…h containers not VMs. You might consider VMs to be boring technology (and they are!) but in my view containers are here to stay.
I have a tendency to live in the future but I get it right more often than I get it wrong and on this front, I see containers as a transitional technology. The AWS Fargate offerings (ECS vs EKS) are the next step forward and you don't really need to know anything about Kubernetes to get load balancing, auto-scaling, etc. I believe that functions as a service combined with message bus architectures and storage as a service will win out in the end. I don't care what the OS base image is for my Lambda apps so it eliminates that maintenance among many others I still have to deal with using containers. It's possible today to build highly scalable apps completely in something like Lambda today.
A framework for choosing the right metrics
If you lose your keys between the restaurant and the car on a dark night, when you go back to look for them, where are you going to look? Of course, you are going to first look where there is light — under the lamp posts. When you pick a metric because it’s easy to gather, that’s called a lamp post metric.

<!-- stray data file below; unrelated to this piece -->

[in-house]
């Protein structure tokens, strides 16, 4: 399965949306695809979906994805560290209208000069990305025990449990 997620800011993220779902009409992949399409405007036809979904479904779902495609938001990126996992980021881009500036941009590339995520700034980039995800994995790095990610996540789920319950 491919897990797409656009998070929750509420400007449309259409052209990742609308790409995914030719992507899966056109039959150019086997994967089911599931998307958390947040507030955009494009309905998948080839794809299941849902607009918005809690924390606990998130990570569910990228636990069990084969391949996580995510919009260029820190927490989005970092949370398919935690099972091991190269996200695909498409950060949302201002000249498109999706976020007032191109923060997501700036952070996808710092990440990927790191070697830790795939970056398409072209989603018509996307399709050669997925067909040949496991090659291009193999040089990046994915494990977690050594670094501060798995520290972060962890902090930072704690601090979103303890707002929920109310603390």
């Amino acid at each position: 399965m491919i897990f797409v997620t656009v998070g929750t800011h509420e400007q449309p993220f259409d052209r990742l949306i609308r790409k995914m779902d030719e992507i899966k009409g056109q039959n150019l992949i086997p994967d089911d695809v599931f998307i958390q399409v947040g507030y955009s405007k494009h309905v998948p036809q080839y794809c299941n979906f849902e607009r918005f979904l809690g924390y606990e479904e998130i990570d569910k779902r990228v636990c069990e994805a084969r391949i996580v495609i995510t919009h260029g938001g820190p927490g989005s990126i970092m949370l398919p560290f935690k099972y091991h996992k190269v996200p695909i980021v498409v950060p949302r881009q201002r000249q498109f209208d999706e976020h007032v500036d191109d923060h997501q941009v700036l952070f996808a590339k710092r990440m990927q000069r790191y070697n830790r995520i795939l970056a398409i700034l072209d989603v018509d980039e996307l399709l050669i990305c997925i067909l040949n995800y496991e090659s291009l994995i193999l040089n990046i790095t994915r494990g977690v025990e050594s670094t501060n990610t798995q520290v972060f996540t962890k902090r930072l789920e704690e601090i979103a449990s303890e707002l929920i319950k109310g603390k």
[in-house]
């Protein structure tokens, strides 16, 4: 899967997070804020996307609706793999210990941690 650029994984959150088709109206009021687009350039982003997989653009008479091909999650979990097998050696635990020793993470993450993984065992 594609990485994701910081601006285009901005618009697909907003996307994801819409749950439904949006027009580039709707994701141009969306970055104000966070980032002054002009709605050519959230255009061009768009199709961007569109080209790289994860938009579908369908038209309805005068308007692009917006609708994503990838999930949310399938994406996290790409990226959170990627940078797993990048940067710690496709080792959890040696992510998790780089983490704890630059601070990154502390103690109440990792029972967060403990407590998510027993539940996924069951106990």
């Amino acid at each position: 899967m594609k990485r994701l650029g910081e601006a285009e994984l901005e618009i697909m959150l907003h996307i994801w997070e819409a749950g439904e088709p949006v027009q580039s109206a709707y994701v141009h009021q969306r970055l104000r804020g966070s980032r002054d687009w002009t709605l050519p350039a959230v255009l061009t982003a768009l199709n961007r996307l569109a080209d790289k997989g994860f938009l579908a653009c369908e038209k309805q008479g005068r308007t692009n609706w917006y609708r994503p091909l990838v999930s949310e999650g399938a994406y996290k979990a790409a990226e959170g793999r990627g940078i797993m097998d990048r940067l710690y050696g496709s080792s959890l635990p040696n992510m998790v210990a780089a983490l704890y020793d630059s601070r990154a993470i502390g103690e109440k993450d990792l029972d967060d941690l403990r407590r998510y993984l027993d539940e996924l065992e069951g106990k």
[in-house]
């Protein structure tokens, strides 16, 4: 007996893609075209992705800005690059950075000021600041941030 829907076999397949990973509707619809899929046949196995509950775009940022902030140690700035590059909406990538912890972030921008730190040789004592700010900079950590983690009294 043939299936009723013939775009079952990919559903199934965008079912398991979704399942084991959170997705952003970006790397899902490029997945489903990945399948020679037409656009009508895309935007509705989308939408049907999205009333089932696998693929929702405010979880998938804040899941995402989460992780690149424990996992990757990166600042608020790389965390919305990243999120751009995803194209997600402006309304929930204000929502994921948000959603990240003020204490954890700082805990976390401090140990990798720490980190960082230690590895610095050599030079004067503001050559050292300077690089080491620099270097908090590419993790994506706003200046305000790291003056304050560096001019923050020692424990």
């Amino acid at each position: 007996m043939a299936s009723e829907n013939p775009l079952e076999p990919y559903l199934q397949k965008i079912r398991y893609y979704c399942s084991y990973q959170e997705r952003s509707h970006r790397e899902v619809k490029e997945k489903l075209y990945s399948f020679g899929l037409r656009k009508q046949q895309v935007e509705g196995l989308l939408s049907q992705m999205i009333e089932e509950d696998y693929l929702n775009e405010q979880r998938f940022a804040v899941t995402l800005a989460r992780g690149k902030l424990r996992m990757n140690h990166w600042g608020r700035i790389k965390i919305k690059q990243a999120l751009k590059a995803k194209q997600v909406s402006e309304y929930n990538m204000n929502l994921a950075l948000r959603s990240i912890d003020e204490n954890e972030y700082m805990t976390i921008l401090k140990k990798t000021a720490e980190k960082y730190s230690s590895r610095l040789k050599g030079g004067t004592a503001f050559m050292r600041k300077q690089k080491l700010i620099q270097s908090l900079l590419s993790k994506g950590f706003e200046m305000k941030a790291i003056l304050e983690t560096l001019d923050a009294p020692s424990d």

Let’s look at an example.
A few years ago, someone noticed that when Carmelo “Melo” Anthony or Monta Ellis were out sick or injured, their teams had a better chance of…
The bad guys don’t break in through the highly secure bank vault door; they attack the crumbly bricks and mortar of the vault walls. The same is true for application security. The vast majority of incidents don’t target security features like encryption, authentication, and authorization… the bank vault door. Rather, they target vulnerabilities in the “boring”, non-security parts of the code… the crumbly bricks and mortar of the vault walls.
Every decision is a forecast. You are forecasting that the alternative you chose will have better outcomes.